Crochet Gauge Fix – Flat Circles

Why don’t the edges of a crochet circle lay flat when you followed the instructions correctly using the recommended hook size and yarn? There are a few reasons that may cause ruffling or tightening of the edges, but no worries, we also have some easy solutions to fix these issues 🙂

Crochet Gauge Fix - Tutorial by IraRott

The formulas for making flat crochet circles are very simple, there are no secrets:

  • Any double crochet (dc) circle begins with 12 stitches & increases by 12 in every round (12, 24, 36, 48, etc).
  • Any half double crochet (hdc) circle begins with 8 stitches & increases by 8 in every round (8, 16, 24, 32, etc).
  • Any single crochet (sc) circle begins with 6 stitches & increases by 6 in every round (6, 12, 18, 24, etc).

The formulas above are often adapted for different designs; for example, to make ovals, squares, hexagons, or other shapes. One of my personal preferences regarding sc formula is that I often increase by 12 in every other round instead of increasing by 6 in every round, which makes increases smooth and almost invisible.

Ok, let’s start our check list 🙂

  • RUFFLED CIRCLE – UNCONVERTED STITCHES: 

Remember to always check what terminology is used in the pattern to avoid unexpected “Oops”. Per se, if you learned to crochet using UK standards and you followed a pattern that was written in US terms (without converting it), then your dc circle will have ruffled edges as shown below.

Crochet Gauge Fix - Ruffled Dc Circle

Here is a simple chart that will help you to convert patterns:

US vs UK Crochet Terms - Conversion Chart by IraRott

  • RUFFLED CIRCLE – WORKING BETWEEN STITCHES: 

Be sure to insert the hook under the top 2 loops of the stitch (unless otherwise specified). Working in the space between the stitches will change the gauge and your circle will be ruffled.

Crochet Gauge Fix - Ruffled Dc Circle Crochet Gauge Fix - Ruffled Dc Circle

WHAT IS GAUGE?

Gauge is an important part of a pattern that indicates the number of stitches and rows per inch/centimeter. Always check the gauge and your total stitch count to ensure the correct result. Try using a smaller or larger hook if you need to obtain the gauge. If that doesn’t help, here is the key for changing your tension:

  • The height of the stitches can be adjusted by the length of the first loop that you pull through the stitch to create a new stitch.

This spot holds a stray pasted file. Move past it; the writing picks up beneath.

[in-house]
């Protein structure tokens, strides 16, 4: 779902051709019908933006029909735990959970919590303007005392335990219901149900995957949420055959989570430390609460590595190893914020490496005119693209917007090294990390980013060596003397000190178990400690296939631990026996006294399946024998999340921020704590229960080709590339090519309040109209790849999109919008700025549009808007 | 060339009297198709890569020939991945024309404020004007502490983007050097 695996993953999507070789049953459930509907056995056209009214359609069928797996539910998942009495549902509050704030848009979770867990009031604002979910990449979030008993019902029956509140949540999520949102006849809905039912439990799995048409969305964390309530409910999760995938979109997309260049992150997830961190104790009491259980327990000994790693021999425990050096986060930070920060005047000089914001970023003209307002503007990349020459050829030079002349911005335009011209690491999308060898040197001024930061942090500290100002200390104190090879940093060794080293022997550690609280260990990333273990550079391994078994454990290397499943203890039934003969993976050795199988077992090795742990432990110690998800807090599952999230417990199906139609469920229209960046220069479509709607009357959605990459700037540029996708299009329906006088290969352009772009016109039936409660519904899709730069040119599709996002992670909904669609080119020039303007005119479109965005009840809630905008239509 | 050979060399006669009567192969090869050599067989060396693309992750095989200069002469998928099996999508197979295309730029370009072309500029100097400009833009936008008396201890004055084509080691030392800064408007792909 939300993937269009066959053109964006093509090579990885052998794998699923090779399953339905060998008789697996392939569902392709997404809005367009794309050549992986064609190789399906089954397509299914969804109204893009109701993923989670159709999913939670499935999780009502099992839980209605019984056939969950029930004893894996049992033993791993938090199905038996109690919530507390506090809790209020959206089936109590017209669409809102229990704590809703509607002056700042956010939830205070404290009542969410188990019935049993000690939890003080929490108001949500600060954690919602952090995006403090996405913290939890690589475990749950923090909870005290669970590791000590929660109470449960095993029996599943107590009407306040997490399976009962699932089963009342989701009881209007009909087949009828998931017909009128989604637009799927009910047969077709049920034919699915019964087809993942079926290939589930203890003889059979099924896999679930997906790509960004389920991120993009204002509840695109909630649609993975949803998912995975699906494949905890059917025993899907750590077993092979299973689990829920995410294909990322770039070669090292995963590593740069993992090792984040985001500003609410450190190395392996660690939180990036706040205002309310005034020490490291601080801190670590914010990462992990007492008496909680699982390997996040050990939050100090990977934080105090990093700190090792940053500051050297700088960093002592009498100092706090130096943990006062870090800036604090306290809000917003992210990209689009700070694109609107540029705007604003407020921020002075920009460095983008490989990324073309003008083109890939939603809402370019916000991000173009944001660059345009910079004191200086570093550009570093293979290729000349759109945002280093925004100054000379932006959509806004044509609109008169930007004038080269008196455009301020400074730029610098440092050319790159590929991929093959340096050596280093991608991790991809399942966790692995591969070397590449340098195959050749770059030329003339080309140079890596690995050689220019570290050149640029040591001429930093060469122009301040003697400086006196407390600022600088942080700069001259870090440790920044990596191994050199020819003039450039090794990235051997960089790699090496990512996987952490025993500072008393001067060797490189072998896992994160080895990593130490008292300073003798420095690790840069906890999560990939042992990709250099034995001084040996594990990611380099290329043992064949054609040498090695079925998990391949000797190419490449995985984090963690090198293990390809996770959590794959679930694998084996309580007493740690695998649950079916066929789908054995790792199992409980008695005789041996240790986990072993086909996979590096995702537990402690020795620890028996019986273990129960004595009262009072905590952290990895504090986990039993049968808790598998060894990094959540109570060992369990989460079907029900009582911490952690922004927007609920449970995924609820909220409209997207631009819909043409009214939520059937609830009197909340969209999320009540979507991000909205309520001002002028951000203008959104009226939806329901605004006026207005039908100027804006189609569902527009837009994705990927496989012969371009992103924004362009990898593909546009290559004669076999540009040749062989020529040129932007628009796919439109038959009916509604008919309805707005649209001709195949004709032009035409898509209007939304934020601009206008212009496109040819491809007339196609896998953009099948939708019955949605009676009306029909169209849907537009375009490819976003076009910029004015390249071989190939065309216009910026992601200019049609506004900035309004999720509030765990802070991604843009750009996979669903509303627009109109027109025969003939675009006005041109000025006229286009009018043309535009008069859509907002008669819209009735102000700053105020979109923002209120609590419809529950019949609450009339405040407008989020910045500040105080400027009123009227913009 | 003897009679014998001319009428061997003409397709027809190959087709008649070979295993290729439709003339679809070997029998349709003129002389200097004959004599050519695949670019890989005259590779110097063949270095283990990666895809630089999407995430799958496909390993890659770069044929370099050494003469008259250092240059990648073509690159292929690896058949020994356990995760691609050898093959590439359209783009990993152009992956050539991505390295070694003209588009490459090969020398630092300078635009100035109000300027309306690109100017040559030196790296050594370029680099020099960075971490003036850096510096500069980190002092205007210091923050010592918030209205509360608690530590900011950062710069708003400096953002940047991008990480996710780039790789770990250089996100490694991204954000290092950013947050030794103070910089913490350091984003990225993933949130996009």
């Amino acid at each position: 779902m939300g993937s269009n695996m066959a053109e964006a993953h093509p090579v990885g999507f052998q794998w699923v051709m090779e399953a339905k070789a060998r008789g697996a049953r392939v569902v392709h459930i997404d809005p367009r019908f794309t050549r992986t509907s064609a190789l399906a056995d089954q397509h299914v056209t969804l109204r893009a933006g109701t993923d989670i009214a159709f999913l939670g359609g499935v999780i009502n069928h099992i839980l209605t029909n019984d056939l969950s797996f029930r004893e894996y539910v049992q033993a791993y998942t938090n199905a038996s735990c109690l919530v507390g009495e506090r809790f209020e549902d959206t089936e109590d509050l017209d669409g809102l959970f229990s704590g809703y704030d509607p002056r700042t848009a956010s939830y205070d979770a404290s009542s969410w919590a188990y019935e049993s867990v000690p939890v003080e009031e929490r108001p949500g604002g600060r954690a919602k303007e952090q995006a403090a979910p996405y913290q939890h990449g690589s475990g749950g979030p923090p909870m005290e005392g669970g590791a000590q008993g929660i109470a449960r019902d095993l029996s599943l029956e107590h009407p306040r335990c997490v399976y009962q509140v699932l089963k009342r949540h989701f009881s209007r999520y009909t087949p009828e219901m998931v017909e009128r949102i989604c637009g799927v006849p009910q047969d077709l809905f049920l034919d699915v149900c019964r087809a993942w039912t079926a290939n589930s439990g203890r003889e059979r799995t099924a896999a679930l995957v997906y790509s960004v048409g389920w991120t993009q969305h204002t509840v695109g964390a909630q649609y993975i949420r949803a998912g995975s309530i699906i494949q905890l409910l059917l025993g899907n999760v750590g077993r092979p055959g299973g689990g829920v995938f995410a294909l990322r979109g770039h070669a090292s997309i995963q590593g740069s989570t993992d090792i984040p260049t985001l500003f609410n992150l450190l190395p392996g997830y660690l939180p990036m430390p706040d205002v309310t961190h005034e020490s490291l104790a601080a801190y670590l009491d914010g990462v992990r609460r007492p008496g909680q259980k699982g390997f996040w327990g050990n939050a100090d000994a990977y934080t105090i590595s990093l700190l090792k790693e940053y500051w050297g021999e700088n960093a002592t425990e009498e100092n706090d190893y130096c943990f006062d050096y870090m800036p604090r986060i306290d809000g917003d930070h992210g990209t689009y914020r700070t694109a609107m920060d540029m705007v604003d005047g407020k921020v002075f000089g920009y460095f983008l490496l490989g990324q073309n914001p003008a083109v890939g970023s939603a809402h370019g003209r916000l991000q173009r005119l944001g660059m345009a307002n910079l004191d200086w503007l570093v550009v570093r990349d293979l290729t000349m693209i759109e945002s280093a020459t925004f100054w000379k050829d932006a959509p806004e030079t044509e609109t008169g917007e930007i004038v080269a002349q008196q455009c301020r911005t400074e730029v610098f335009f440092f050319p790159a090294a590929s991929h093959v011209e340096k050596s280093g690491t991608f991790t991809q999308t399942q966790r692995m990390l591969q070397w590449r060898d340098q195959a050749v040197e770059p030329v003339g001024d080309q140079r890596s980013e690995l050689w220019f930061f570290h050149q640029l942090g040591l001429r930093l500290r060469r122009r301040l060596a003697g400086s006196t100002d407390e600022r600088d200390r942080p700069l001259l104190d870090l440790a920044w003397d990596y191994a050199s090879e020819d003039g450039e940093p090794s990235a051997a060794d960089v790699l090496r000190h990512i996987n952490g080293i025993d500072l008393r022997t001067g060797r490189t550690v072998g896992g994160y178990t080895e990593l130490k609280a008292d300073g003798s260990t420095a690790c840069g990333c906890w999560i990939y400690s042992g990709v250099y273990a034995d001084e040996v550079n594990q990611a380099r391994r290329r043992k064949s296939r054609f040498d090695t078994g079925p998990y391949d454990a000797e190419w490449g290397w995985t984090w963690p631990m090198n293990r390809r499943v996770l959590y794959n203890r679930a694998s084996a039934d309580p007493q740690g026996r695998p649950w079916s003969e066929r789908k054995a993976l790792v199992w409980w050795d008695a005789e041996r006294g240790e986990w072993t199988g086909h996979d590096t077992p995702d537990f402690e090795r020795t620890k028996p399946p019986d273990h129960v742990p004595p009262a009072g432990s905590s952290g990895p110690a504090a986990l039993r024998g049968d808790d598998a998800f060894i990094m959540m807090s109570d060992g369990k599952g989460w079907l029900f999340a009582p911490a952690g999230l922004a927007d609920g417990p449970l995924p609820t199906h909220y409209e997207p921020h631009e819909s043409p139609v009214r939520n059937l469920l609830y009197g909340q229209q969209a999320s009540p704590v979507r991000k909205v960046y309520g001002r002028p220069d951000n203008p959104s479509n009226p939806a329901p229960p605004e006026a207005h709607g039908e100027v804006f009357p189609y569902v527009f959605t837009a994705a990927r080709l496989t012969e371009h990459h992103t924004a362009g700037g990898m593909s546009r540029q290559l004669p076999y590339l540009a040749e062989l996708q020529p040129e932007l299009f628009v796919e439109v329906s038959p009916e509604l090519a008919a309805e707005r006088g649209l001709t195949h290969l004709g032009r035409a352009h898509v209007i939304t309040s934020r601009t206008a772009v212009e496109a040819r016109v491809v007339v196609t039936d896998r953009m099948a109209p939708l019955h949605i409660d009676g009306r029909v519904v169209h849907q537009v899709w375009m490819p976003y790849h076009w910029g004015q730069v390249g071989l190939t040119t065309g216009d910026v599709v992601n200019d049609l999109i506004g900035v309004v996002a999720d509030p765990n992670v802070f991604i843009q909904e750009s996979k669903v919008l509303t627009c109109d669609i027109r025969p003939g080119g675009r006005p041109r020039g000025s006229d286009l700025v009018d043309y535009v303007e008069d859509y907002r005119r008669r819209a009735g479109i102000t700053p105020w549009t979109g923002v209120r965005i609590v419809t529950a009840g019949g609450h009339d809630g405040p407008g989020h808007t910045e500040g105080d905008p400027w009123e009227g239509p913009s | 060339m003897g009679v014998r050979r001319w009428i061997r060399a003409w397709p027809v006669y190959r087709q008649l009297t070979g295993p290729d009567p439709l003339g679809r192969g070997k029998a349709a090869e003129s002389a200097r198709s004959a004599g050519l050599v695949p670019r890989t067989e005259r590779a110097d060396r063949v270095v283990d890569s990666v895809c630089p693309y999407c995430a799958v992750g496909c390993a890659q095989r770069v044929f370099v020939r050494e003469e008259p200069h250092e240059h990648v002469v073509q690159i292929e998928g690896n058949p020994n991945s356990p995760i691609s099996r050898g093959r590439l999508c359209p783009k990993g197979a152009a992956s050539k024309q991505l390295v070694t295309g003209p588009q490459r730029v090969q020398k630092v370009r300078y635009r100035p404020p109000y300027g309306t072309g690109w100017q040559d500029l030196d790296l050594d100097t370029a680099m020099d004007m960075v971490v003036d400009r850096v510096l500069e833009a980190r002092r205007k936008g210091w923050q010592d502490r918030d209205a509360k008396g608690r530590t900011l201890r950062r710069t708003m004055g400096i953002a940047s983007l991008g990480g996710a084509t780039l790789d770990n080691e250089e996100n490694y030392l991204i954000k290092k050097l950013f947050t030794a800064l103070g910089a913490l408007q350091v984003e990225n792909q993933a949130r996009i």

• The width of the stitches can be adjusted by the hook size or by the looseness/tightness of the last loop on the hook.

Crochet Gauge Fix - Flat Dc Circle

  • DOME SHAPED CIRCLE – GAUGE FIX: 

If your crochet circle has a dome shape it means your stitches are too tall or too narrow. REASONS – The first loop is too loose and the last loop is too tight.

Crochet Gauge Fix - Dome Shape Dc Circle

Here are some tips on how to fix a dome shaped circle:

Double crochet corrections – Yo; insert the hook in st; yo and pull up a loop a little lower than you normally do; [yo and pull through 2 loops] 2 times. The last loop on the hook should not be too tight.

Half double crochet corrections – Yo; insert the hook in st; yo and pull up a loop a little lower than you normally do; yo and pull through all loops on the hook. The last loop on the hook should not be too tight.

Single crochet corrections – Insert the hook in st; yo and pull up a loop a little lower than you normally do; yo and pull through all loops on the hook. The last loop on the hook should not be too tight.

Crochet Gauge Fix - Dome Shape Dc Circle

  • RUFFLED CIRCLE – GAUGE FIX: 

If your circle ruffles, it means your stitches are too short or too wide. REASONS – The first loop is too tight and the last loop is too loose.

Crochet Gauge Fix - Ruffled Dc Circle

Here are some tips on how to fix a ruffled circle:

Double crochet corrections – Yo; insert the hook in st; yo and pull up a loop a little higher than you normally do; [yo and pull through 2 loops] 2 times. The last loop on the hook should not be too loose.

Half double crochet corrections – Yo; insert the hook in st; yo and pull up a loop a little higher than you normally do; yo and pull through all loops on the hook. The last loop on the hook should not be too loose.

Single crochet corrections – Insert the hook in st; yo and pull up a loop a little higher than you normally do; yo and pull through all loops on the hook. The last loop on the hook should not be too loose.

Crochet Gauge Fix - Ruffled Dc Circle

USEFUL TIP: If your finished circle does not lay perfectly flat but you have already finished a large amount of work…no need to rush frogging it, just try to block it and you might be surprised by the result! Find wet blocking instruction in this –> ARTICLE on our blog.

9 comments

  1. Mary says:

    These are great tips. I recently found my self with the dome shape. I was using a new yarn at the time, and the hook suggested on the label. I knew it was my tension, due to swelling in my fingers at the time. But, did not know how I could correct it. Thank you.

  2. Alice says:

    Horay! Exactly what you said, my circle was not lying flat and it was due to me crocheting in the space and not in the two loops, so it was ruffling. Thank you so much! Problem solved. Alice

  3. Kendell says:

    Thank you for the info! I didn’t notice the severity of my shawl ruffling, so now I’m rowing ahead from where the “problem” started. Is there a way to fix it without starting over? Would blocking be enough to straighten everything out so it isn’t noticeable? I’d have to frog at least 8 rows, and last night I frogged 6 because I didn’t like the stitch pattern so I reallllly want to avoid tearing out that many stitches/rows.

Leave a Reply

This site uses Akismet to reduce spam. Learn how your comment data is processed.